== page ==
Dr. Vince Vitale is a Christian apologist for Ravi Zacharias International Ministries (RZIM), and he has given the same talk on several occasions (see here and here) on the question “Was the Universe Designed by God?” I want to respond to his arguments, but because his talk is almost an hour long and packed full of various topics, I will break my responses into several posts.
First, I will start with a claim that I’ve heard Vince make on several occasions. The context of his claim is usually when debating the origin of the universe. Vince claims:
Criticism without alternative is empty. A given hypothesis is only probable or improbable relative to what alternative hypotheses are out there.
In other words, Vince is saying that if you criticize his view, and if you don’t have a replacement explanation to his Christian God hypothesis, then your criticism is empty. And, what makes an explanation for the origin of the universe probable or improbable is measured by how well it stands up to the alternatives.
I think Vince is wrong. First, a given hypothesis is only probable or improbable relative to our background knowledge and the available evidence, not which alternative hypotheses are out there. The supporting evidence is what matters. If Vince happened to live in a world full of apathetic people, who simply don’t care about questions of cosmic origins and who lacked alternative explanations, his Christian God hypothesis wouldn’t suddenly become more probable.
Bayes’ theorem is a statistical equation that can describe the probability of an event based on our prior knowledge of the conditions related to the event. It’s the standard equation for finding probabilities. But it is the related evidence that is put into the equation that changes the probability/improbability of a given explanation. Alternative hypothesis don’t change this inference.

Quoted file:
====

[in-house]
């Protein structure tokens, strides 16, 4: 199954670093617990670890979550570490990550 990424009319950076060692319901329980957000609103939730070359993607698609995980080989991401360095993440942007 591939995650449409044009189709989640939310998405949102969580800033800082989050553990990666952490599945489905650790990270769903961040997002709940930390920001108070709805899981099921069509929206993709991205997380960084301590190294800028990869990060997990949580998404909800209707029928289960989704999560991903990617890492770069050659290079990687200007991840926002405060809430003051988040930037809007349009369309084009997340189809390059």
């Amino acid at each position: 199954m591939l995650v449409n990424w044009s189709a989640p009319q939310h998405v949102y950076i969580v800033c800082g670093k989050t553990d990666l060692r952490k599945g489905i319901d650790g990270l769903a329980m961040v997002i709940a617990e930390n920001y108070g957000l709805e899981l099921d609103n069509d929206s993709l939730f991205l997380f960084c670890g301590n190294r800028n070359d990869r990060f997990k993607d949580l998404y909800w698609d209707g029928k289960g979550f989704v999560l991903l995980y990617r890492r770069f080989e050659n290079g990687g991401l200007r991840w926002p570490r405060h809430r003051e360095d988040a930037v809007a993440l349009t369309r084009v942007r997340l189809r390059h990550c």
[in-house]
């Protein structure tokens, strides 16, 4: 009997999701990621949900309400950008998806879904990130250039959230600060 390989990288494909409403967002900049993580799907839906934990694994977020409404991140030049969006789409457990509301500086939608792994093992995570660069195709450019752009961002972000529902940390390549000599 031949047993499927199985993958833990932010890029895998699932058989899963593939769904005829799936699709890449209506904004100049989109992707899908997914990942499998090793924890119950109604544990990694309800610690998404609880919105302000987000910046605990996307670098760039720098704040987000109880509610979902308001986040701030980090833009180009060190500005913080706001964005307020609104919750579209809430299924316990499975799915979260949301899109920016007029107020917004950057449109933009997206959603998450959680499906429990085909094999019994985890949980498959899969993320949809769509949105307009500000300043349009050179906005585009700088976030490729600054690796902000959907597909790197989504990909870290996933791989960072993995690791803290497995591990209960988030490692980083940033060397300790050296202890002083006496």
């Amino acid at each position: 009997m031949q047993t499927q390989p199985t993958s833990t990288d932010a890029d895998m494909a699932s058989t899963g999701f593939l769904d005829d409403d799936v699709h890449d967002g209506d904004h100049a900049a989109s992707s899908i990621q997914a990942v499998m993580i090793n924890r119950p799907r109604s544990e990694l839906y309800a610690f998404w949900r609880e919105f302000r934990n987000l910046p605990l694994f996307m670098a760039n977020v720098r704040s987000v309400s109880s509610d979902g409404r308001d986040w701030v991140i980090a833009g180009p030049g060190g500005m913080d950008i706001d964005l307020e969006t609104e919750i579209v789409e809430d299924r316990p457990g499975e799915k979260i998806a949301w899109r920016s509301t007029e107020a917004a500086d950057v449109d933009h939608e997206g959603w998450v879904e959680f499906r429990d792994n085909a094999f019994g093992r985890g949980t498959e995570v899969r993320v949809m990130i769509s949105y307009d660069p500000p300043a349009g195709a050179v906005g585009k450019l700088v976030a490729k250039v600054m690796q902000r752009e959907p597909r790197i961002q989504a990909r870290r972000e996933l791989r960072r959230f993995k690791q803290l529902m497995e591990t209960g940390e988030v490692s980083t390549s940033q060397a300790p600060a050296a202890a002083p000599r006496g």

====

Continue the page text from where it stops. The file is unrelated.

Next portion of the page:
Regarding Vince’s claim, “Criticism without alternative is empty”; this too is wrong. In fact, this is a textbook argument from ignorance. Vince is saying that he’s going to keep believing his hypothesis until somebody can either prove it wrong or offer something better; this is a way to shift the burden of proof. Christian theism as an explanation either stands or falls because of the evidence. Nothing else should matter.
Consider how a scientist approaches their work: the default position is to lack an explanation — they say “I don’t know.” A lack of understanding is why the scientist is seeking to discover an explanation in the first place! Suppose a scientist is attempting to explain the mechanisms that make the flowers grow in the garden. And suppose their friend suggests a hypothesis: “The flowers grow because of invisible fairies under the garden.” The scientist may respond, “I see no reason to think that’s the case. First of all, there is no good evidence to think that fairies exist. It’s more likely that fairies are imaginary beings, and not real things that make flowers grow. Besides, how do they actually turn a seed into a flower? You haven’t explained that part at all.”
Is the scientist’s objection valid? I would argue, yes. The scientist doesn’t need to have a replacement explanation in order to show the shortcomings and errors in their friend’s hypothesis. Remember, the default position is to lack an explanation. If all explanations fall short or contradict the evidence, or if some related evidence is left unexplained, then either our confidence in our explanation should be lowered, or it’s back to the drawing board.
The same is true with our religious and metaphysical beliefs about the origin of the universe. If the evidence doesn’t fit with the Christian God hypothesis — say, because of all of the suffering in the world, or because of the diversity of various religious and non-religious beliefs around the world, or because of the extraordinary claims in the Bible about 900 year old men, talking animals, and people raising from the dead — then there is no problem is simply abandoning that hypothesis, even if we have nothing else to turn to.